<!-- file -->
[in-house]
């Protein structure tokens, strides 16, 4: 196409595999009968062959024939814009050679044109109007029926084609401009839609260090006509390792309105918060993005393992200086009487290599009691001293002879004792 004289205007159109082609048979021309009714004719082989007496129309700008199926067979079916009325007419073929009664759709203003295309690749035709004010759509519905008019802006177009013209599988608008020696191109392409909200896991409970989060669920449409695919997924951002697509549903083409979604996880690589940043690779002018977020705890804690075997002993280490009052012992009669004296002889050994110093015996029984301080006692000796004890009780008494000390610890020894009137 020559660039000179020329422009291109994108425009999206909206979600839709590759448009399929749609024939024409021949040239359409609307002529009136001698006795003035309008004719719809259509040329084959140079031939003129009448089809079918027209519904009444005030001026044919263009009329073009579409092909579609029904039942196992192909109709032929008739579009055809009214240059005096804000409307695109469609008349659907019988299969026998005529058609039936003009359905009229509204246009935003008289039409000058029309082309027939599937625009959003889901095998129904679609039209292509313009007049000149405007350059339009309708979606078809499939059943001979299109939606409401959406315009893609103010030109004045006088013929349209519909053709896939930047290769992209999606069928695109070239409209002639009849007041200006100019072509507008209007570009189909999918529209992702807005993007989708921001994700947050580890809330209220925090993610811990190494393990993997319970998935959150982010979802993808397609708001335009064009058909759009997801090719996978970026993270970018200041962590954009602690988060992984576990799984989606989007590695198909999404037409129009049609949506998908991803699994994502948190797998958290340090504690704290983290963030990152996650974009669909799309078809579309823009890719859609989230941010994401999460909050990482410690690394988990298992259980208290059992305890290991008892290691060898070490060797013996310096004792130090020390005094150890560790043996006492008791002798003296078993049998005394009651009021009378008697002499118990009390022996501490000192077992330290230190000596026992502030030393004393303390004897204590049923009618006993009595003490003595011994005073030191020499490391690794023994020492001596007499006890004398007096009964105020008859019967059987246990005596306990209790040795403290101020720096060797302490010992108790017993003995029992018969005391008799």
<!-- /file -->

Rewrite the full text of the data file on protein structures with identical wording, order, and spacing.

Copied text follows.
[in-house]
């Protein structure tokens, strides 16, 4: 196409595999009968062959024939814009050679044109109007029926084609401009839609260090006509390792309105918060993005393992200086009487290599009691001293002879004792 004289205007159109082609048979021309009714004719082989007496129309700008199926067979079916009325007419073929009664759709203003295309690749035709004010759509519905008019802006177009013209599988608008020696191109392409909200896991409970989060669920449409695919997924951002697509549903083409979604996880690589940043690779002018977020705890804690075997002993280490009052012992009669004296002889050994110093015996029984301080006692000796004890009780008494000390610890020894009137 020559660039000179020329422009291109994108425009999206909206979600839709590759448009399929749609024939024409021949040239359409609307002529009136001698006795003035309008004719719809259509040329084959140079031939003129009448089809079918027209519904009444005030001026044919263009009329073009579409092909579609029904039942196992192909109709032929008739579009055809009214240059005096804000409307695109469609008349659907019988299969026998005529058609039936003009359905009229509204246009935003008289039409000058029309082309027939599937625009959003889901095998129904679609039209292509313009007049000149405007350059339009309708979606078809499939059943001979299109939606409401959406315009893609103010030109004045006088013929349209519909053709896939930047290769992209999606069928695109070239409209002639009849007041200006100019072509507008209007570009189909999918529209992702807005993007989708921001994700947050580890809330209220925090993610811990190494393990993997319970998935959150982010979802993808397609708001335009064009058909759009997801090719996978970026993270970018200041962590954009602690988060992984576990799984989606989007590695198909999404037409129009049609949506998908991803699994994502948190797998958290340090504690704290983290963030990152996650974009669909799309078809579309823009890719859609989230941010994401999460909050990482410690690394988990298992259980208290059992305890290991008892290691060898070490060797013996310096004792130090020390005094150890560790043996006492008791002798003296078993049998005394009651009021009378008697002499118990009390022996501490000192077992330290230190000596026992502030030393004393303390004897204590049923009618006993009595003490003595011994005073030191020499490391690794023994020492001596007499006890004398007096009964105020008859019967059987246990005596306990209790040795403290101020720096060797302490010992108790017993003995029992018969005391008799």